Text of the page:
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20 Facts about the Sun: Our Closest Star

The sun

The Sun is a remarkable celestial body that has been a captivating human interest for centuries. As the closest star to Earth and the center of our Solar System, it plays a significant role in our lives and the world around us. In this article, we’ll explore 20 amazing facts about the Sun, ranging from its size, temperature, and energy output to its magnetic activity and impact on the Earth’s climate. These facts will provide an exciting insight into the workings of our nearest star and help us understand its role in the vastness of the universe.

  1. The Sun is a massive ball of hot plasma, which means it is a gas composed of charged particles, mainly hydrogen and helium.
  2. It’s a yellow dwarf star, meaning it is relatively small and falls under the G-type classification.
  3. The Sun has a diameter of about 1.39 million kilometers, which is about 109 times that of Earth.
  4. It’s located about 149.6 million kilometers away from Earth, and it takes about eight minutes for its light to reach us.
  5. The Sun accounts for over 99.8% of the total mass of the Solar System, with Jupiter being the largest planet and making up most of the rest.
  6. It has a surface temperature of about 5,500°C (9,932°F) and a core temperature of about 15 million°C (27 million°F).
  7. The Sun’s energy is produced through nuclear fusion in its core, where hydrogen atoms combine to form helium, releasing a tremendous amount of energy.
  8. Solar flares and coronal mass ejections are some of the most powerful phenomena associated with the Sun. They can release energy equivalent to billions of atomic bombs.
  9. The Sun’s magnetic field has a north and south pole, just like Earth’s. However, the Sun’s magnetic field reverses every 11 years, leading to a new cycle of solar activity.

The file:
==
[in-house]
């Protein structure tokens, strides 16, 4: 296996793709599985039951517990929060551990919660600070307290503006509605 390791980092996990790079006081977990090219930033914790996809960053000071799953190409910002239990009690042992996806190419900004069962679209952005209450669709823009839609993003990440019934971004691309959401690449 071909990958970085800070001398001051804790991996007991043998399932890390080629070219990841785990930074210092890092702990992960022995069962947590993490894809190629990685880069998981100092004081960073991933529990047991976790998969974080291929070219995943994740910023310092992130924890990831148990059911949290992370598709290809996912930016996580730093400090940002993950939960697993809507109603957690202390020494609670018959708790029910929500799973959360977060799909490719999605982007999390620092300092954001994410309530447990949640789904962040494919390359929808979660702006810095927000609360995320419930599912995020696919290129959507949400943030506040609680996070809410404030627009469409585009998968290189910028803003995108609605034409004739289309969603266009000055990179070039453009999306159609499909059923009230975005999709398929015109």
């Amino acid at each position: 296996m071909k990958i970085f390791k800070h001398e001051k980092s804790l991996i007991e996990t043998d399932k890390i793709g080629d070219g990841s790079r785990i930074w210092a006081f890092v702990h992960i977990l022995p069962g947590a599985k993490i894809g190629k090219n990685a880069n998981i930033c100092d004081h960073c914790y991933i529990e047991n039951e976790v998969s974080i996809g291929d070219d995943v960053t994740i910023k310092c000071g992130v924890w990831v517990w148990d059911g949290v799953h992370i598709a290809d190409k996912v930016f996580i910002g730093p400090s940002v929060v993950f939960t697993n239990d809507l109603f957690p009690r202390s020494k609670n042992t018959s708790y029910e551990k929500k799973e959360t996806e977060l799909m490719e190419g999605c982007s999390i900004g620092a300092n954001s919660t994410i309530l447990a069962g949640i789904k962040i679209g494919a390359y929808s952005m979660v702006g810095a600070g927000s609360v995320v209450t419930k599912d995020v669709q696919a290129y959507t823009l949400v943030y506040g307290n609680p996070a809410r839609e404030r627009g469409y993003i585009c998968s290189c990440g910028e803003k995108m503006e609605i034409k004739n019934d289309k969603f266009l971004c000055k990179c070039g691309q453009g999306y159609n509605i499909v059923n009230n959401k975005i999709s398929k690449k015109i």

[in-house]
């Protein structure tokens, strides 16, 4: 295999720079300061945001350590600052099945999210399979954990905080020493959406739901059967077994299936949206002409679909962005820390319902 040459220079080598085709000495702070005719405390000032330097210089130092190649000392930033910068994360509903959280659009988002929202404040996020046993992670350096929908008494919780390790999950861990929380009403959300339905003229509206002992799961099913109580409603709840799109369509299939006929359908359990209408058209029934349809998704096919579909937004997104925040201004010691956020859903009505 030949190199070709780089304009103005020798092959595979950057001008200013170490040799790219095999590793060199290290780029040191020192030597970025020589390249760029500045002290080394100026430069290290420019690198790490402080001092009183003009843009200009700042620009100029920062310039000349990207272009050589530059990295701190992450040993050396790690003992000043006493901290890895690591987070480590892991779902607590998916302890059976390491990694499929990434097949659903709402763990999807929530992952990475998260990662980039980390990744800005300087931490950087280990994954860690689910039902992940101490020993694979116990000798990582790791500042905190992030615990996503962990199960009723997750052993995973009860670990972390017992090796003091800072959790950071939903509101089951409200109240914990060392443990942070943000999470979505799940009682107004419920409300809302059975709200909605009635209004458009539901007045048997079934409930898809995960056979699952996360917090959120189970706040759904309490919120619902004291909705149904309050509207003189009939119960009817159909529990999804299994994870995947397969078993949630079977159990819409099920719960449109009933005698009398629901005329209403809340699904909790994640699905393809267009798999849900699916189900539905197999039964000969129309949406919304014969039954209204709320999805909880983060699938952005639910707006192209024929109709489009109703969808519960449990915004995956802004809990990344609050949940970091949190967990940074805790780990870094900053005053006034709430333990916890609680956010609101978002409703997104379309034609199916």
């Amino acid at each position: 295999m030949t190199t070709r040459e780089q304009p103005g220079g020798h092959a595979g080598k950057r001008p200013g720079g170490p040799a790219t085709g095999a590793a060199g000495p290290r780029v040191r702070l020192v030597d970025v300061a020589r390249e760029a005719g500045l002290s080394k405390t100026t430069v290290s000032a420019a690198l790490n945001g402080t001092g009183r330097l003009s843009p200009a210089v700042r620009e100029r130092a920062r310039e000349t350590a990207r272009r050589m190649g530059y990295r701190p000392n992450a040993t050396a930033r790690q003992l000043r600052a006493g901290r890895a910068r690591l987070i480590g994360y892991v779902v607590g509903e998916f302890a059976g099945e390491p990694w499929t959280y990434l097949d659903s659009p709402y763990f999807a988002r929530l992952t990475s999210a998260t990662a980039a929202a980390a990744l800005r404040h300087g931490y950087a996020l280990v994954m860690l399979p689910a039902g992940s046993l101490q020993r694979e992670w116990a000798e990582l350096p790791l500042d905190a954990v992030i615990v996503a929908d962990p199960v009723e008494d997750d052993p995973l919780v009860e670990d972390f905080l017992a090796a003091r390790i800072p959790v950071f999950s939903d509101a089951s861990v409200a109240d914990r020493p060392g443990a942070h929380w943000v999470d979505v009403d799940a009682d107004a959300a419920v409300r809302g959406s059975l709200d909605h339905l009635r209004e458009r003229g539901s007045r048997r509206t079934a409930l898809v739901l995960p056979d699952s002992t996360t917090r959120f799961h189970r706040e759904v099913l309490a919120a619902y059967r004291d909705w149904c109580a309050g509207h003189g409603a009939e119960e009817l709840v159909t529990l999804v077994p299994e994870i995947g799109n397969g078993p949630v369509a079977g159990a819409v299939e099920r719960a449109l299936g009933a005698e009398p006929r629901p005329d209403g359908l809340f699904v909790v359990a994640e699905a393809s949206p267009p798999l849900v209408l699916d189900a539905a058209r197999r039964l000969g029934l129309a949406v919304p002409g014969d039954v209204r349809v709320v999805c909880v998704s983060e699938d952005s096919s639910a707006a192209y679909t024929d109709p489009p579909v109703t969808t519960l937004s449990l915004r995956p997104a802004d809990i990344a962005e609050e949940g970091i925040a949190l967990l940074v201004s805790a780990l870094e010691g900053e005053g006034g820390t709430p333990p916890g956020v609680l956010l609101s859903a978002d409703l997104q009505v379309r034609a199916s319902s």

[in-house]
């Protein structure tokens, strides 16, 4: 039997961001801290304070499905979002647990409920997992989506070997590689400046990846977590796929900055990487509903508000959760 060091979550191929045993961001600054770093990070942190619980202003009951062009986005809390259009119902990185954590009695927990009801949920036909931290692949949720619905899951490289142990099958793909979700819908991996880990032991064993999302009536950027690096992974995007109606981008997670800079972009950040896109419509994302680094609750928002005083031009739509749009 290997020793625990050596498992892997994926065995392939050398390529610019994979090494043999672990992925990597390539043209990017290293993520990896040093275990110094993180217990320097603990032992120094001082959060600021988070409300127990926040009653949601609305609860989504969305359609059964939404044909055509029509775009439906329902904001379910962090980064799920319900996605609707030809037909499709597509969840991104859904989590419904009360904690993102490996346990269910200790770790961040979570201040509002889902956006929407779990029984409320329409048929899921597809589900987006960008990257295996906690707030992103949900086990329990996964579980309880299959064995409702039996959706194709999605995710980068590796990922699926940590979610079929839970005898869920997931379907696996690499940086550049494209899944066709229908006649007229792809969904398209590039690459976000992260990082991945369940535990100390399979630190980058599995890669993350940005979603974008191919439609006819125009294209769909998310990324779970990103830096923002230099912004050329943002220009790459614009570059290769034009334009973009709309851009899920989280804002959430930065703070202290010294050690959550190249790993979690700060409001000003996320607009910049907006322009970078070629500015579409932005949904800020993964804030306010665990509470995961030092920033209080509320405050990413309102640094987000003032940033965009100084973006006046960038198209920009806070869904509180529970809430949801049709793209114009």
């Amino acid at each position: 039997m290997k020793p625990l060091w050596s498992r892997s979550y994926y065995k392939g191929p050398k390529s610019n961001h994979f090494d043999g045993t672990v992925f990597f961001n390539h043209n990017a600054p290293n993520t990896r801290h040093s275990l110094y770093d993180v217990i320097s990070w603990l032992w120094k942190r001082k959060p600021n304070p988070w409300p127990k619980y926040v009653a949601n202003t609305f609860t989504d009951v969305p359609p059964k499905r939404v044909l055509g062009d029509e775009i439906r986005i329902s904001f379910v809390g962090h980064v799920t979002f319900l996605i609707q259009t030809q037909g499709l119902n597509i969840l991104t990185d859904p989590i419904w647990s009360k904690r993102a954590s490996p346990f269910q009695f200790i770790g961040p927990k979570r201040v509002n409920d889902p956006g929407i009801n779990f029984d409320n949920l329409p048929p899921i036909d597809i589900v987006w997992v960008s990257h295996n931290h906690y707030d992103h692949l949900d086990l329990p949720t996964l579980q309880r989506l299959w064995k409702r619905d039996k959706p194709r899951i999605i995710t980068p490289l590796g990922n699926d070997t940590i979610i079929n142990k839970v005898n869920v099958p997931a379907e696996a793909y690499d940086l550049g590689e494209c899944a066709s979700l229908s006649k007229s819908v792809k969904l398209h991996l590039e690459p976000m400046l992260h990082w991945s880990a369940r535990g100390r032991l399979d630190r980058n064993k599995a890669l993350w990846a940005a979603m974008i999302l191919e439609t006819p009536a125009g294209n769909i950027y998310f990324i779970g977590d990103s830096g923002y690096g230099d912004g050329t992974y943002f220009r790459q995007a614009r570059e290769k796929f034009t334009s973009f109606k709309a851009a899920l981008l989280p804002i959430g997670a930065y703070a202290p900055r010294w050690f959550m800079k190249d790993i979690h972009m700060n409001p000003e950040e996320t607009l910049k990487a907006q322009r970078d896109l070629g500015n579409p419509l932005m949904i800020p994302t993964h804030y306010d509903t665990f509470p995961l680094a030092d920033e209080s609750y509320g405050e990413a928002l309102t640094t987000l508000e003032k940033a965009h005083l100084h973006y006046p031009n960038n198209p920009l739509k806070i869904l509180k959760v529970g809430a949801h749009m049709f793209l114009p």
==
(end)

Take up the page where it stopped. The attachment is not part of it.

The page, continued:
10. The Sun’s activity cycle affects the Earth’s climate, with high solar activity leading to increased temperatures and low solar activity leading to cooler temperatures.
  11. The Sun’s rotation is not uniform, with its equator rotating faster than its poles. This differential rotation causes the formation of sunspots and other phenomena on its surface.
  12. Sunspots are temporary dark spots on the Sun’s surface caused by magnetic activity. They can be up to 50,000 kilometers in size.
  13. The Sun is the only star that can be observed in detail from Earth, allowing astronomers to study it in great detail.
  14. The Sun’s energy output is about 386 billion megawatts, enough to power the entire world’s electricity needs for millions of years.
  15. The Sun is about 4.6 billion years old and is expected to remain stable for another 5 billion years.
  16. The Sun is not a perfect sphere but is slightly flattened at its poles due to its rotation.
  17. The Sun’s gravity is so strong that it holds the entire Solar System together. Planets orbit around it because of its gravitational pull.
  18. The Sun’s atmosphere is composed of several layers, including the photosphere, chromosphere, and corona, which are all visible during a solar eclipse.
  19. The Sun’s light is not white but is composed of different colors, which can be seen when the light passes through a prism.
  20. The Sun has been worshiped and revered by many cultures throughout history, including the ancient Egyptians, Greeks, and Incas.

These are just a few of the fascinating facts about the Sun. Studying and understanding the Sun is crucial for understanding the nature of our Solar System and the universe at large.


  1. NASA – Sun
  2. National Geographic – Sun
  3. Space – Earth’s sun
  4. Live Science – What is the sun
Bogdan Kravets

Bogdan Kravets

Bogdan Kravets is the founder of FactsID. He has over 7 years of experience in collecting facts, SEO, and Digital Marketing. In his spare time, he studies psychology and sociology.

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